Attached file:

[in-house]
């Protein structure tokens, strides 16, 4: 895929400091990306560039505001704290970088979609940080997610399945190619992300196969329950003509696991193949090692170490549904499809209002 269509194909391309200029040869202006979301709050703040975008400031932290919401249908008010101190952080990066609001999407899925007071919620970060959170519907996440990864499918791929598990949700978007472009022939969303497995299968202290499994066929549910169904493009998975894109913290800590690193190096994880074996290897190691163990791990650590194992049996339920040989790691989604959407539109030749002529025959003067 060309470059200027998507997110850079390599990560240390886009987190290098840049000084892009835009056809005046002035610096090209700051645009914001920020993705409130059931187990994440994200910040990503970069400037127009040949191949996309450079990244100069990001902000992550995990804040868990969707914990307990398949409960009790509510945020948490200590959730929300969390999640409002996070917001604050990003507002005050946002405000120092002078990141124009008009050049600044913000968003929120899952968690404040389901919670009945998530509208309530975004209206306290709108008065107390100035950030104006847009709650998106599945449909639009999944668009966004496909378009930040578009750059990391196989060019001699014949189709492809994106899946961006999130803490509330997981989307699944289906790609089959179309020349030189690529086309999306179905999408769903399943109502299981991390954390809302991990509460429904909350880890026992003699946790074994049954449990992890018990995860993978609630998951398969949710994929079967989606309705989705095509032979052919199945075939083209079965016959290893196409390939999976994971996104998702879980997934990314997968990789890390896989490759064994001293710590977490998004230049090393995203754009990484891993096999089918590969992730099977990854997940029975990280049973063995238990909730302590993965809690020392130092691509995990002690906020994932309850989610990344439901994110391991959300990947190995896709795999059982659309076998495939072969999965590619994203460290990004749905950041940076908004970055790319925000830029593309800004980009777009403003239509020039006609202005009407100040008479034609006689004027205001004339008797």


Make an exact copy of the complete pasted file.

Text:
[in-house]
């Protein structure tokens, strides 16, 4: 895929400091990306560039505001704290970088979609940080997610399945190619992300196969329950003509696991193949090692170490549904499809209002 269509194909391309200029040869202006979301709050703040975008400031932290919401249908008010101190952080990066609001999407899925007071919620970060959170519907996440990864499918791929598990949700978007472009022939969303497995299968202290499994066929549910169904493009998975894109913290800590690193190096994880074996290897190691163990791990650590194992049996339920040989790691989604959407539109030749002529025959003067 060309470059200027998507997110850079390599990560240390886009987190290098840049000084892009835009056809005046002035610096090209700051645009914001920020993705409130059931187990994440994200910040990503970069400037127009040949191949996309450079990244100069990001902000992550995990804040868990969707914990307990398949409960009790509510945020948490200590959730929300969390999640409002996070917001604050990003507002005050946002405000120092002078990141124009008009050049600044913000968003929120899952968690404040389901919670009945998530509208309530975004209206306290709108008065107390100035950030104006847009709650998106599945449909639009999944668009966004496909378009930040578009750059990391196989060019001699014949189709492809994106899946961006999130803490509330997981989307699944289906790609089959179309020349030189690529086309999306179905999408769903399943109502299981991390954390809302991990509460429904909350880890026992003699946790074994049954449990992890018990995860993978609630998951398969949710994929079967989606309705989705095509032979052919199945075939083209079965016959290893196409390939999976994971996104998702879980997934990314997968990789890390896989490759064994001293710590977490998004230049090393995203754009990484891993096999089918590969992730099977990854997940029975990280049973063995238990909730302590993965809690020392130092691509995990002690906020994932309850989610990344439901994110391991959300990947190995896709795999059982659309076998495939072969999965590619994203460290990004749905950041940076908004970055790319925000830029593309800004980009777009403003239509020039006609202005009407100040008479034609006689004027205001004339008797």